David Ascalon's Winning Entry, International Design Competition for Holocaust Memorial for the Commonwealth of Pennsylvania, on the Susquehanna River, Harrisburg, Pennsylvania
In 1939, at the young age of 26, Hungarian-born Sculptor Maurice Ascalon created the massive hammered copper relief sculpture "The Scholar, the Laborer & the Toiler of the Soin" which adorned the grounds of the 1939 World's Fair in New York. By that time, Ascalon had already been schooled in the art of sculpture and metalwork by some of the world's finest masters at the Academy Beaux de Arts in Brussels, as well as in the studios of Milan, Italy, where he resided for a time. He went on to collaborate with some of the greats of Jerusalem's Bezalel School throughout the 1940s and early 1950s. Upon emigrating to the United States in 1956, he taught sculpture in Los Angeles, and continued to pursue his ambition to adorn houses of worship and public spaces through the formation of Ascalon Studios. He mentored his two sons in the art of sculpture. Adir, the elder son, later emigrated to Cuernavaca, Mexico, where he set up shop among the artisans of that flourishing artistic community, collaborating with such greats as the muralist Siqueros. David, the younger son, relocated to the East Coast, and building upon the artistic tradition he derived from his father, he studied architecture and design at New York's prestigious Pratt Institute.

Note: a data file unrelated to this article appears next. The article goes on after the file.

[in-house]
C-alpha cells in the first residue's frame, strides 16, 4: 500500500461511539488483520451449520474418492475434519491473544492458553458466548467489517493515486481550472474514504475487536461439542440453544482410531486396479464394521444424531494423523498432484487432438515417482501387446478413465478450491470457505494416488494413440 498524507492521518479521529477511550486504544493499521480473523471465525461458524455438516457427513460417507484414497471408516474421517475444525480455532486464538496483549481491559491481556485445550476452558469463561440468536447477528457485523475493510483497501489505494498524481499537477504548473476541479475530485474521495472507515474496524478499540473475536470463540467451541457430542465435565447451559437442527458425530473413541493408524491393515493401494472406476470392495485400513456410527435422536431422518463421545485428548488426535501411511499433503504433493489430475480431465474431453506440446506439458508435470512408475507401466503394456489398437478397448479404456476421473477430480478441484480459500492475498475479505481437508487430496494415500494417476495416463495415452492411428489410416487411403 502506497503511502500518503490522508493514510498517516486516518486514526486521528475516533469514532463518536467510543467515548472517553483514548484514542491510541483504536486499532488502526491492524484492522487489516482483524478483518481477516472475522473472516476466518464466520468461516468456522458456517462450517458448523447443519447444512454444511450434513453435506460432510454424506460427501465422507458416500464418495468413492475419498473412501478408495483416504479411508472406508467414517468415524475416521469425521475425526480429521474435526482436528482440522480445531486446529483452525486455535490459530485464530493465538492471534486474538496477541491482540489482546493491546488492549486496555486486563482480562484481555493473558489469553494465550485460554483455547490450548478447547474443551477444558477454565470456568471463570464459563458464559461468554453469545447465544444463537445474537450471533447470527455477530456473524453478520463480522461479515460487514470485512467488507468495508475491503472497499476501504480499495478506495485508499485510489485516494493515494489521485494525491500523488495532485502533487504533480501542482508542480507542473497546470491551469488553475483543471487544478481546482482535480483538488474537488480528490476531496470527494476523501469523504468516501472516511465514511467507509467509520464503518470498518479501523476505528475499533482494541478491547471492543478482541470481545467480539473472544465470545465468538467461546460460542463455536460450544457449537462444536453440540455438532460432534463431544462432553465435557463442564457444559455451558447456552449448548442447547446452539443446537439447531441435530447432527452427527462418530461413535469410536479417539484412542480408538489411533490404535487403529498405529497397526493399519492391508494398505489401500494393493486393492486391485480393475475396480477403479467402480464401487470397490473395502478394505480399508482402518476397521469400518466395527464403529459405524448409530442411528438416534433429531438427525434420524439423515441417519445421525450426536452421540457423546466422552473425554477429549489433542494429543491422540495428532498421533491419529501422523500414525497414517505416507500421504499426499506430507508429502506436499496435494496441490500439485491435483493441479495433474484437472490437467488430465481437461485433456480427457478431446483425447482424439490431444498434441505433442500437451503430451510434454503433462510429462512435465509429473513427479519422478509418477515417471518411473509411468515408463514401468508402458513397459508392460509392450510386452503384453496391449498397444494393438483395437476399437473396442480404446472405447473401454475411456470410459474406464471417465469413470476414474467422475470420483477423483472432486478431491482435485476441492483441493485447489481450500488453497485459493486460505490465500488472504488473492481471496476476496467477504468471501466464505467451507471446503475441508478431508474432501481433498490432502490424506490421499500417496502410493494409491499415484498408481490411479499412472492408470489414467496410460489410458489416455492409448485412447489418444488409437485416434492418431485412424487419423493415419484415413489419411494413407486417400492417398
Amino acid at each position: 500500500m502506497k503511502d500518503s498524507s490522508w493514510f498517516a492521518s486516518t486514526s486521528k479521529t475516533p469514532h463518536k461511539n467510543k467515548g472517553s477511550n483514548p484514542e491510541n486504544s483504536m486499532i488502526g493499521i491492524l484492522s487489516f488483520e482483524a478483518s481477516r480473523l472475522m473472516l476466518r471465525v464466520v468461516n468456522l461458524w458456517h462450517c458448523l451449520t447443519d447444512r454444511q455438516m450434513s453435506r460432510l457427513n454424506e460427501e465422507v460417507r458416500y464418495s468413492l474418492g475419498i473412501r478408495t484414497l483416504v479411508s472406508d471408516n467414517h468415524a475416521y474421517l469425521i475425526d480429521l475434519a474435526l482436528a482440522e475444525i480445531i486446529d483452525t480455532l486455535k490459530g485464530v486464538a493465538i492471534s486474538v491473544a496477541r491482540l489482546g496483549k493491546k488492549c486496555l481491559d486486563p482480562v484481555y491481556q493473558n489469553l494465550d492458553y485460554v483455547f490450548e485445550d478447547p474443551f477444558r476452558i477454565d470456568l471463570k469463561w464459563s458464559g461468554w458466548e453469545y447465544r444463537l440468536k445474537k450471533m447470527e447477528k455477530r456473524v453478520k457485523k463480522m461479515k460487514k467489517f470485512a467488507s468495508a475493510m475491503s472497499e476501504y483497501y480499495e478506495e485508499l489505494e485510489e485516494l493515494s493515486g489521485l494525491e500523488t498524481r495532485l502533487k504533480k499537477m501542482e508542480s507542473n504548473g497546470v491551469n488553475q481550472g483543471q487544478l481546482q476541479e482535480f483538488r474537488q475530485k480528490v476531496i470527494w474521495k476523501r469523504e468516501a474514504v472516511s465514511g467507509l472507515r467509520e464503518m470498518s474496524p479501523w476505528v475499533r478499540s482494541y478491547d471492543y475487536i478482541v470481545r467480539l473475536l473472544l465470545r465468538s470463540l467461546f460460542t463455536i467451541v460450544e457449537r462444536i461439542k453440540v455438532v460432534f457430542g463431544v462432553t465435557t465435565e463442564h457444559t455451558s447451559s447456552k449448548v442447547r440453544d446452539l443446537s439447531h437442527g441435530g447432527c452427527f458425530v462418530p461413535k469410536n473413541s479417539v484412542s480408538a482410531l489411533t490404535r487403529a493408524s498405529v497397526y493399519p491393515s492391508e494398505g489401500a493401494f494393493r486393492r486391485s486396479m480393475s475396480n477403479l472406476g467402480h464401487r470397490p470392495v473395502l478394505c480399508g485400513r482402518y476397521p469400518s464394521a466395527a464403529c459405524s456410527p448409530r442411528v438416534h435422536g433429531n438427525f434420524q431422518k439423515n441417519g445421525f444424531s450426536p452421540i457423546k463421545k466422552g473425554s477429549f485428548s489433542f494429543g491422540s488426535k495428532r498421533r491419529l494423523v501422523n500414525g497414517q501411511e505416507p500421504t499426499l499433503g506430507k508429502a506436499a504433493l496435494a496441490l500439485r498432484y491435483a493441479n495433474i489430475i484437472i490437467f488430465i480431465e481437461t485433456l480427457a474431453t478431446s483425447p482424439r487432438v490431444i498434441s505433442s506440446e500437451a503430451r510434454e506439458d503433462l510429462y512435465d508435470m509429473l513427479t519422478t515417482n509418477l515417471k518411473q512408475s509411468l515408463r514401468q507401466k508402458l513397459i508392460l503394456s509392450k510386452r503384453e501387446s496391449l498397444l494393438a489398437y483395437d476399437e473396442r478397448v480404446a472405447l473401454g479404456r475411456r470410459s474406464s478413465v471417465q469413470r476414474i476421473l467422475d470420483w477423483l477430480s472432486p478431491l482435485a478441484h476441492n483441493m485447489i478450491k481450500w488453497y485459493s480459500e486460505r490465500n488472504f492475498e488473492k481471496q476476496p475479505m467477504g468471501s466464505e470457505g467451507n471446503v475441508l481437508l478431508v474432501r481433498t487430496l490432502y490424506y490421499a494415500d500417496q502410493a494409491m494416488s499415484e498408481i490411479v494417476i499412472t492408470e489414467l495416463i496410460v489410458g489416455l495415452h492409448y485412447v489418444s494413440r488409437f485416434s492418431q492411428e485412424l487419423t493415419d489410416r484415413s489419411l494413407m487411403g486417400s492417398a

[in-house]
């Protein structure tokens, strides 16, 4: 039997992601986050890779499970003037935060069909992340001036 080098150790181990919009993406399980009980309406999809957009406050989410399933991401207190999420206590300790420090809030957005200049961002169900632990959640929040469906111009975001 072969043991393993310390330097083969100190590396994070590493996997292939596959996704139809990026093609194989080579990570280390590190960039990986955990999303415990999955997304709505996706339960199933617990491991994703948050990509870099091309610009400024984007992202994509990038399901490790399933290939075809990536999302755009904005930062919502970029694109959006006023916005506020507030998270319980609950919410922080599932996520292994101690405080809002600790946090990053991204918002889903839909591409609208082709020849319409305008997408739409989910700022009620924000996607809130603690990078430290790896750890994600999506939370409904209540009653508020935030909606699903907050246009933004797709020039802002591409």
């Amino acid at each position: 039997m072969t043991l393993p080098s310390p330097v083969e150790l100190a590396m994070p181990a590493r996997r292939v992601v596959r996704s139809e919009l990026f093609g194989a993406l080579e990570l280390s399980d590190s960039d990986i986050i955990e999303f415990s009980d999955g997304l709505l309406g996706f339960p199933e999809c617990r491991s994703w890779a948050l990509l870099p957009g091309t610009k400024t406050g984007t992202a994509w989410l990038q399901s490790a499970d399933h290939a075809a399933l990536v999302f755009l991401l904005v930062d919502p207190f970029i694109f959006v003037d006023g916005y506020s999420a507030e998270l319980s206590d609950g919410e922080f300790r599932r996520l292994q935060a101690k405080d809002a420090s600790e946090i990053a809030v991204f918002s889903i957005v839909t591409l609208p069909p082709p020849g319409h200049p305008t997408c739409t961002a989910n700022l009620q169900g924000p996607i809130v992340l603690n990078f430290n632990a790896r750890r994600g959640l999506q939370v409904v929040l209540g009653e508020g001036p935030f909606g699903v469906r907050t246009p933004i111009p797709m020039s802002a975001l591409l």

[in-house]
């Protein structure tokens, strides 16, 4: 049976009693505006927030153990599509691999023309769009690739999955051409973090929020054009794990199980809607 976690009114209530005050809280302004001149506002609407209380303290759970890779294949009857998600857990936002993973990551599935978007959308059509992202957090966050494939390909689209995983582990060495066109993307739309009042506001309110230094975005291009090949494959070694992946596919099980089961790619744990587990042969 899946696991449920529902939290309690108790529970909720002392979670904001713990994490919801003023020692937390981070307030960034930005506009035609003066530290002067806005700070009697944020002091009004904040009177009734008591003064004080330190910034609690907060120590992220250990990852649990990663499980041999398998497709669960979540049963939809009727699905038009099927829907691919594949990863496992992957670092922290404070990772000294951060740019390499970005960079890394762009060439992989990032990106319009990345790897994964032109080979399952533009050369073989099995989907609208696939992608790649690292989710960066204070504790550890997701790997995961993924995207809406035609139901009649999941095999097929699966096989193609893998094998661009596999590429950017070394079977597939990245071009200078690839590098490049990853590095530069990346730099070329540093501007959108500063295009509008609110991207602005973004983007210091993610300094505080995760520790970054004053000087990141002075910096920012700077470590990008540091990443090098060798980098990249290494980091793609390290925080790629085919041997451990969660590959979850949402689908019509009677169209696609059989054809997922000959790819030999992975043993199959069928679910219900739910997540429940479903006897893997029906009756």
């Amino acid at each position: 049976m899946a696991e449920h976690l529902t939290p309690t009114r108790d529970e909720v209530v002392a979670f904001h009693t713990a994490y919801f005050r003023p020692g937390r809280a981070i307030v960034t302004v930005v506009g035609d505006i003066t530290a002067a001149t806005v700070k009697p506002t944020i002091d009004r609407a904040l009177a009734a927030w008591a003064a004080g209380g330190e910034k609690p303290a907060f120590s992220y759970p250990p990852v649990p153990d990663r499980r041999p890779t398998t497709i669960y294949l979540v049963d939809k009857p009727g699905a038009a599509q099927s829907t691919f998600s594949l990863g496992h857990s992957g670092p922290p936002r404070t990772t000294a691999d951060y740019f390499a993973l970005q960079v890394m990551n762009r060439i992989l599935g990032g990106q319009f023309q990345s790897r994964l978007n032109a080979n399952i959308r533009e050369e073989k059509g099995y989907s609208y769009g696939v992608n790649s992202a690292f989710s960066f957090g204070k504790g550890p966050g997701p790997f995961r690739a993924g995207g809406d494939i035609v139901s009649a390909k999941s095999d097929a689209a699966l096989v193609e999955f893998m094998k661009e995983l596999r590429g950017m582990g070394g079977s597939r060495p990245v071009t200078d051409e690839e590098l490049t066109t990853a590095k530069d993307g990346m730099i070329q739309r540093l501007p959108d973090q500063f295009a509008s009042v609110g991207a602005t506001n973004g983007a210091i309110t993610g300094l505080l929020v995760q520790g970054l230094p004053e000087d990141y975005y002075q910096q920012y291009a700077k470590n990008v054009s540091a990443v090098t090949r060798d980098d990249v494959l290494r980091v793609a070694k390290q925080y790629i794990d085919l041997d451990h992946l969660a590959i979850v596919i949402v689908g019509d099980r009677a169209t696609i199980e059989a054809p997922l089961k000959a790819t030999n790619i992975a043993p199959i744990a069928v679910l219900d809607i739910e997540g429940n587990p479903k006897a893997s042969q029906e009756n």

Today, the works of the Ascalon's can be seen in houses of worship & public spaces throughout North America. This legacy continues in the present manifestation of Ascalon Studios: under the artistic direction of David Ascalon, and the management of his son - Maurice's grandson - Eric Ascalon.
Ascalon Studios can undertake sculpture in a wide variety of :
Applications: both interior and exterior, whether strictly artistic or also functional in nature (such as in the incorporation of doors, gates, signage, lecterns, alters & fountains);
Forms: from monumental to miniature, both relief and freestanding;
Styles: from every variation of traditional, to modern, from realistic to abstract, and from ecumenical-themed to secular; and
Media (from welded bronze, brass, copper and steel, to cast bronze, ceramics, stone and wood).